On his way to a Mexican octopus feast in Boyle Heights, PopPpop was distracted by the sound of grunts and thumps coming from a nearby Shinto Church, which doubles as a martial arts studio. With his grandson-in-law Richard Schave at his side, PopPop enters the dojo and meets the sensei, who invites him to observe the practice session. PopPop is fascinated to discover a side of the neighborhood he didn’t know existed.
Rose E. Brett was the unofficial poet laureate of Hollenbeck Palms, and in 1946 a small selection of her light verse was published in pamphlet form as “Homespun Rhymes.” The price was $1. We were lucky enough to find a copy of this scarce volume at Caravan Book Store, the last survivor of downtown LA’s book row.
According to the records of Hollenbeck, Rose and her husband Cyrus Willard Brett moved into the home on July 6, 1934. Cyrus died in 1938, and Rose stayed on until her own death on October 19, 1948.
This is the first of a series of blog posts presenting the sweet, forgotten, and still very timely rhymes of Rose E. Brett of Hollenbeck. We hope you love them as much as the OGs do!
AIR RAID AND BLACKOUT by Rose E. Brett
Hurrah! Hurrah for “Hollenbeck!” This is the place
for me; I’m sure there is no other Home where I’d
prefer to be. They “eat us” and they “sleep us,”
they keep the place so clean; they tend us in our
sick spells, and amuse us in between. They send us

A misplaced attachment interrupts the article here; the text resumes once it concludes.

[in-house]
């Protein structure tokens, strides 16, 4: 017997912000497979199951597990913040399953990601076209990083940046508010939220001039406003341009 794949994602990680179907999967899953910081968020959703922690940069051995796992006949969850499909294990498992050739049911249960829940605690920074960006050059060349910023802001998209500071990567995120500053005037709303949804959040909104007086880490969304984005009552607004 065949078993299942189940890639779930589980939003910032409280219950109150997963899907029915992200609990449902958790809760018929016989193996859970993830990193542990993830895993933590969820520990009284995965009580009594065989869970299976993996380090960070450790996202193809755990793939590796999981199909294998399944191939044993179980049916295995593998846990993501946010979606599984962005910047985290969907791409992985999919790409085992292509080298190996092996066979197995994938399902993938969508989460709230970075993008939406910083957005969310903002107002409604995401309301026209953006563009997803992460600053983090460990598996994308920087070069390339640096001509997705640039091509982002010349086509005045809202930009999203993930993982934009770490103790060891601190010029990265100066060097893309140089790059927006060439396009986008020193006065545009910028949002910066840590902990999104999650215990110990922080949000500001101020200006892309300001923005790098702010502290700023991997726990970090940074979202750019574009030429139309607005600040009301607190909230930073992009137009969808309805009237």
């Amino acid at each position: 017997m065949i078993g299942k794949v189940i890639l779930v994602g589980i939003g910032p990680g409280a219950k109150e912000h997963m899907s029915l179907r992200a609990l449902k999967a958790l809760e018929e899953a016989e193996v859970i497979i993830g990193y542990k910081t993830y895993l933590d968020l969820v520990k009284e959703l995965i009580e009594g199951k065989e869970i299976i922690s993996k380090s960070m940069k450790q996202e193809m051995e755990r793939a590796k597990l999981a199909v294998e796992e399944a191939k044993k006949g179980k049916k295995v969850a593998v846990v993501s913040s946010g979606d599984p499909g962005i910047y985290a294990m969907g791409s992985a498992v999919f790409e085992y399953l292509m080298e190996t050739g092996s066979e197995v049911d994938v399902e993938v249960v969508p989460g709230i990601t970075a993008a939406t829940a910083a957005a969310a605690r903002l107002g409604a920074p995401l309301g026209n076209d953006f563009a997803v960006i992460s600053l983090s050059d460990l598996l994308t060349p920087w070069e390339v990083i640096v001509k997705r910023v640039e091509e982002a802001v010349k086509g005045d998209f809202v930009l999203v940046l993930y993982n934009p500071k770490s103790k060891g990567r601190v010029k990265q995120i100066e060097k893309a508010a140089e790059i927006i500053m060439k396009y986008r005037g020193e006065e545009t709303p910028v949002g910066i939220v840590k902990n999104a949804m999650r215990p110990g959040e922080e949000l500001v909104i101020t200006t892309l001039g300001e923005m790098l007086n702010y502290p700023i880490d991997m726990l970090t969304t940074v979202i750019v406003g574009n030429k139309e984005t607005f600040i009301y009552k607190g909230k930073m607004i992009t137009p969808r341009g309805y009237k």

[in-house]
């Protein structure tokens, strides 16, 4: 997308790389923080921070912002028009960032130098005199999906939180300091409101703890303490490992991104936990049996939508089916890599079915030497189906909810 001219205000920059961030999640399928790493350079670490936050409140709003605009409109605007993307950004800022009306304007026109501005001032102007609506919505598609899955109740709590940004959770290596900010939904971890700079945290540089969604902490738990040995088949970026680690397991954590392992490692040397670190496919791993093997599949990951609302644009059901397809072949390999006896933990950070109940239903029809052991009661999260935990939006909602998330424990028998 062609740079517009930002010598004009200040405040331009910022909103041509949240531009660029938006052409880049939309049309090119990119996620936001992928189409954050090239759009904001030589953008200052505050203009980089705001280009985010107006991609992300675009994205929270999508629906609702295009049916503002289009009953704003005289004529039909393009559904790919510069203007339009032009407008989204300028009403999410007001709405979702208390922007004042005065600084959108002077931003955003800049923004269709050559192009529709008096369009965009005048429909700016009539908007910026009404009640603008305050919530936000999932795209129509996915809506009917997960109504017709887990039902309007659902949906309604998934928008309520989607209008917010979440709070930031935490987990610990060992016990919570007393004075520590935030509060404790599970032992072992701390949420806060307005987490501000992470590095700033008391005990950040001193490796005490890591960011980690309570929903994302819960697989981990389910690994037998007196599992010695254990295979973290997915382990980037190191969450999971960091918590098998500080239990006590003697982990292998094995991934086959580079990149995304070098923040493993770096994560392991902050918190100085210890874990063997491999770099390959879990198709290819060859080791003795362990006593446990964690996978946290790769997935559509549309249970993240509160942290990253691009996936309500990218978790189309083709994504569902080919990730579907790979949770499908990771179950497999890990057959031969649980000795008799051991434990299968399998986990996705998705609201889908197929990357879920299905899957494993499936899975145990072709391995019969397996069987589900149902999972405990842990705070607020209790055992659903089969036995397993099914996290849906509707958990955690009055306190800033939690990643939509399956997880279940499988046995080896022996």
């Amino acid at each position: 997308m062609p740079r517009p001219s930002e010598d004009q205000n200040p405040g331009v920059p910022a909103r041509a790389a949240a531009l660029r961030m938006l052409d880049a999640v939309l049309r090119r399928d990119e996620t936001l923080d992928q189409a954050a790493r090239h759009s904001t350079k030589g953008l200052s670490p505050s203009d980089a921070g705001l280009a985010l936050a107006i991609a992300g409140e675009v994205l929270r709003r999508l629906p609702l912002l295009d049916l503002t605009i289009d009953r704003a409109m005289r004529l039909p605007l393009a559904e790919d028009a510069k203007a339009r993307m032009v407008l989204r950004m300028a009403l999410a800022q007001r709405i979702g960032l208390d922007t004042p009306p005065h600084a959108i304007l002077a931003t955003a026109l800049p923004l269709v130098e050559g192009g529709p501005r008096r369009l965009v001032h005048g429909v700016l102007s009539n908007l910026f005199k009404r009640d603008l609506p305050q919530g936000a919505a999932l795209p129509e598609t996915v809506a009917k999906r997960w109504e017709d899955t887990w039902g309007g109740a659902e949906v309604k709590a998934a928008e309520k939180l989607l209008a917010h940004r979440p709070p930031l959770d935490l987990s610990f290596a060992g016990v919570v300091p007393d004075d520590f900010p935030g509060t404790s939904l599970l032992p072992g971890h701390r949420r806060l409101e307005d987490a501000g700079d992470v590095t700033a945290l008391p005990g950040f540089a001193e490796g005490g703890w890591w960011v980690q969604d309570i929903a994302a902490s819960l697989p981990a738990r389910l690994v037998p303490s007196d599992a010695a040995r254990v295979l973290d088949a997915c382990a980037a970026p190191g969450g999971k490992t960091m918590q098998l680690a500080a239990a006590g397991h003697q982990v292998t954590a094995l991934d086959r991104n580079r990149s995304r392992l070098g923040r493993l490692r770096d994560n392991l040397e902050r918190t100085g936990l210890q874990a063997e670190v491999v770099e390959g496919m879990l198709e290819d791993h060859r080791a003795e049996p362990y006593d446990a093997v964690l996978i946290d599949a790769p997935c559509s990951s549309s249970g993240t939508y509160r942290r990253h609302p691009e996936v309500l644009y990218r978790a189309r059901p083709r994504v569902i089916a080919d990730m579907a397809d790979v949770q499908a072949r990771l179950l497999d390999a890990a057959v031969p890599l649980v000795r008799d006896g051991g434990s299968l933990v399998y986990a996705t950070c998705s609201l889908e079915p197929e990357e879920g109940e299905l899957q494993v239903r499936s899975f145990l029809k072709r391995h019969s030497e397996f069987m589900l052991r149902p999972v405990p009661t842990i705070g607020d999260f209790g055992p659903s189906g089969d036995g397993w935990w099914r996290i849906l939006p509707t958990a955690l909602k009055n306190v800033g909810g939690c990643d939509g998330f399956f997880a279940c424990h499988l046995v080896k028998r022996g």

to the oculist, who assists us by refraction, or
it may be to the dentist, who relieves us by extrac-
tion. All this they’re doing every day – no end of
care they take, but now they’re doing something
new which surely takes the cake. When Japan at-
tacked our Islands without a bit of warning, we knew
we might expect them here some blooming night or
morning. What can we do? Where shall we go? What
is our best protection? Again the managers step
in with plans quite near perfection. The man who
planned this building must have been a “right
smart feller,” for underneath the building is a
first rate air raid cellar. For black-out and
for shelter they gave us our instructions—of
course it raised a little breeze, and caused a few
slight ructions. And some refused to “douse the
glim,” they had to USE the light; and some were bound
to lock their doors, as they always do at night.
And one would never, never go to that dungeon, cold Continue reading “Homespun Rhymes by Rose E. Brett: Air Raid and Blackout”